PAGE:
Paul: What I would like to add is… think about it — people go for a walk in the woods, okay? It’s nice to go for a walk in the woods. Good exercise. You’re out in nature. Then they get turned on to mushrooms and they suddenly see these mushrooms everywhere. So often what I hear is, “How could I not see them before? They’re all over the place. And moreover, there are so many colors and shapes and forms.” So, formerly, they would just go for a walk in the woods. And secondarily, now they have an interest in finding mushrooms as they walk in the woods. That changes until, primarily, their motivation for walking in the woods is finding mushrooms. And it sort of elevates this whole idea of hiding in plain view these majestic forms and expressions of nature that are so colorful, so exciting.

You could take some of them home and eat them. You could engage your kids. It’s like an Easter egg hunt for adults and children. So it brings the family together on this shared adventure, and you have this “eureka!” experience. Now, it’s a really important thing. How many of us have a eureka experience? Not that often. That eureka experience biochemically creates an endorphin rush and it becomes a little bit addictive. You’re so excited, and you’re so excited to be out with your family with a shared joy of your five-year-old son or your daughter finding some mushrooms, and you rejoice with them.

I think it’s very primal, and I think it hits these very fundamental receptor sites of what excites us as a community. And this film very eloquently brought that into front view.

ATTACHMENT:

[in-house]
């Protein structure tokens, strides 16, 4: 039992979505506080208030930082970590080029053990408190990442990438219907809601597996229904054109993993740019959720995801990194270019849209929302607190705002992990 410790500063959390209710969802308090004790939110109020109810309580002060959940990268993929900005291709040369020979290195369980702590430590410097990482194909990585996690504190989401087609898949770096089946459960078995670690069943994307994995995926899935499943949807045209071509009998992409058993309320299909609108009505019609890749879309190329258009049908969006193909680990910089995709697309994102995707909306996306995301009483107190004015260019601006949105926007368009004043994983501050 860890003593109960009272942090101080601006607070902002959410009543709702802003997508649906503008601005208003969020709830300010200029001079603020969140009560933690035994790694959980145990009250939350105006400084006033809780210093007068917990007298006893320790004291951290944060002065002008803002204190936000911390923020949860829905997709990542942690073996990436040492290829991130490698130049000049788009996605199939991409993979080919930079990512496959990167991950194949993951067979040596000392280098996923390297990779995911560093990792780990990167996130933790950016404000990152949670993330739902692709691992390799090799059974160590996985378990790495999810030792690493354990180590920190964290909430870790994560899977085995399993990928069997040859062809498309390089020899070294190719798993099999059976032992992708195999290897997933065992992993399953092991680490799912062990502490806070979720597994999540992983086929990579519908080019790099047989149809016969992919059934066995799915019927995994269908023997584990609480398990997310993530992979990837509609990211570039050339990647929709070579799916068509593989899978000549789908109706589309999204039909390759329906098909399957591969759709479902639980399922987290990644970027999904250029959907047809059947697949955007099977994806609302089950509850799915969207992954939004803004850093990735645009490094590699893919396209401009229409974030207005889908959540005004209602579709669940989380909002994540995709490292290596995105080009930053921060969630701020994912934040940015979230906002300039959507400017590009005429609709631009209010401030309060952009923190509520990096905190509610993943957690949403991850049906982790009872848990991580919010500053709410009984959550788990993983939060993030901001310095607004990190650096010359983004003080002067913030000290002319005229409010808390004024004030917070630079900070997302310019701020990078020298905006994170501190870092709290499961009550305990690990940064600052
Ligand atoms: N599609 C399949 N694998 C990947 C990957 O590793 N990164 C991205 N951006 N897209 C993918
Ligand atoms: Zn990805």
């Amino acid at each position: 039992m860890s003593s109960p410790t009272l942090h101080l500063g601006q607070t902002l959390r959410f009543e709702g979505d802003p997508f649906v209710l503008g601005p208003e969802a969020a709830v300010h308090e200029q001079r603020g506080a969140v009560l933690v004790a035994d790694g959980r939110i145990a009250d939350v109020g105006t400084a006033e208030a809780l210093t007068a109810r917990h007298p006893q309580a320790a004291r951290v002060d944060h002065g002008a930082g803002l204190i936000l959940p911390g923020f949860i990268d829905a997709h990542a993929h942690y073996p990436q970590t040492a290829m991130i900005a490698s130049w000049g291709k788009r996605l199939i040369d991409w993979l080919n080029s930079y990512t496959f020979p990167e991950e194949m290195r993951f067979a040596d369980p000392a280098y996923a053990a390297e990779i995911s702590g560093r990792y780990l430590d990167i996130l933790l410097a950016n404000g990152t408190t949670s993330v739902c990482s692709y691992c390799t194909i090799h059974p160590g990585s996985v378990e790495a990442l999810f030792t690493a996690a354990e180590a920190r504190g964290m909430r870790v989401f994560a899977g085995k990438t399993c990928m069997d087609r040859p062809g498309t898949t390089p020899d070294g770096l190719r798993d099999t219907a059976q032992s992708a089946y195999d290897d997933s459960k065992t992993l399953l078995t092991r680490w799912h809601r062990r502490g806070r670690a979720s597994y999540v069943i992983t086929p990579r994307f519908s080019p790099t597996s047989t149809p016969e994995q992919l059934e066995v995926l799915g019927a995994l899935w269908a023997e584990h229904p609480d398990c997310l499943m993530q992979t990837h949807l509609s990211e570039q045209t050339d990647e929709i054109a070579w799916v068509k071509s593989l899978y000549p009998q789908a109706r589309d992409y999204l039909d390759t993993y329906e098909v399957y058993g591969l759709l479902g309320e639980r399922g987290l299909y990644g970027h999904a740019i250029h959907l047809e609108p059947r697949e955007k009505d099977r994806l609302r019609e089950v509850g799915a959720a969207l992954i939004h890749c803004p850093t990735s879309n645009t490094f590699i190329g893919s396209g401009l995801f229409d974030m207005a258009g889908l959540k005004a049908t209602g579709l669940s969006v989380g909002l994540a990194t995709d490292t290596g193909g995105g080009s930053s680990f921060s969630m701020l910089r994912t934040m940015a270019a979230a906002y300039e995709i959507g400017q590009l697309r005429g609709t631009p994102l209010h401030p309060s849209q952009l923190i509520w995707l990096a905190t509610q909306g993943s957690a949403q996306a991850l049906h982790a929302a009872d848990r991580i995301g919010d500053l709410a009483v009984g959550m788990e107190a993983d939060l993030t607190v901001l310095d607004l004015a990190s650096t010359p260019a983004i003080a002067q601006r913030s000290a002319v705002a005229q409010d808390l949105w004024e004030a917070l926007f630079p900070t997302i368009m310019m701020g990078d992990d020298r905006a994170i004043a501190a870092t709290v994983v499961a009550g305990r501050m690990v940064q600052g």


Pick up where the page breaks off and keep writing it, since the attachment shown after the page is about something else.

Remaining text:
It absolutely did. And it validated those who were already on this wave.

Louie: The fact of the matter is, 99% of the people watching movies and films are not hunting mushrooms. But they see it sort of like it’s almost cheating in a way because the movie brings it to the forefront without them having to do the exercise. But now they see them everywhere. Mushroooms have become a zeitgeist of our time. There is a mycological revolution sweeping the planet — largely sparked by Paul — that brought this into the forefront during these COVID times where you cannot be indoors. You want to be outdoors, and this is a shared purpose and a way of sharing joy amongst your family.

Paul: That’s why babies are cute and puppies are cute and kittens are cute. We want to protect life.

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I feel like the growing interest in mushrooms — and the doc did such a good job with this — helps people reframe our notions of life and death as somehow permanent. You go into a forest and you see fruiting bodies coming off of a theoretically dead tree and you realize that the dead tree is alive. I remember the artist Andy Goldsworthy once talked about how rocks were alive in some sense because they’re turning from sand to stone to sand. That may not be true. That may be more metaphorical. But obviously, with the forest, it’s very much true.

Louie: Well, I mean Paul really had beautiful words. It’s not the end of life. It would be the beginning of life. But 20, 30 years ago I shot that mouse trap rotting. And who would think that observing that was actually very beautiful. Watching it decompose. Watching the bones separate. Watching new life come through the ground.

I think it’s important what you’re saying. It does change … It changes your spiritual outlook and your worldview. And if you do that, you lose the fear of dying — which is another important part of the movie with John Hopkins and the people taking psychedelics — is that they have this physical-mystical experience and they lose their fear of dying. Why should we have this fear of dying when perhaps we can accept it as feeling the wonders of the universe?

I love the choice to have Brie Larson be the voice. It’s funny because I get PR emails and things like that and they say “narrated by.” Most documentaries have a celebrity narrator at this point, so I didn’t really think much of it. But when I saw the movie and I realized she was literally voicing the mushrooms themselves. How did that choice come about to kind of let her articulate the point of view of mycelium and mushroom and fungi?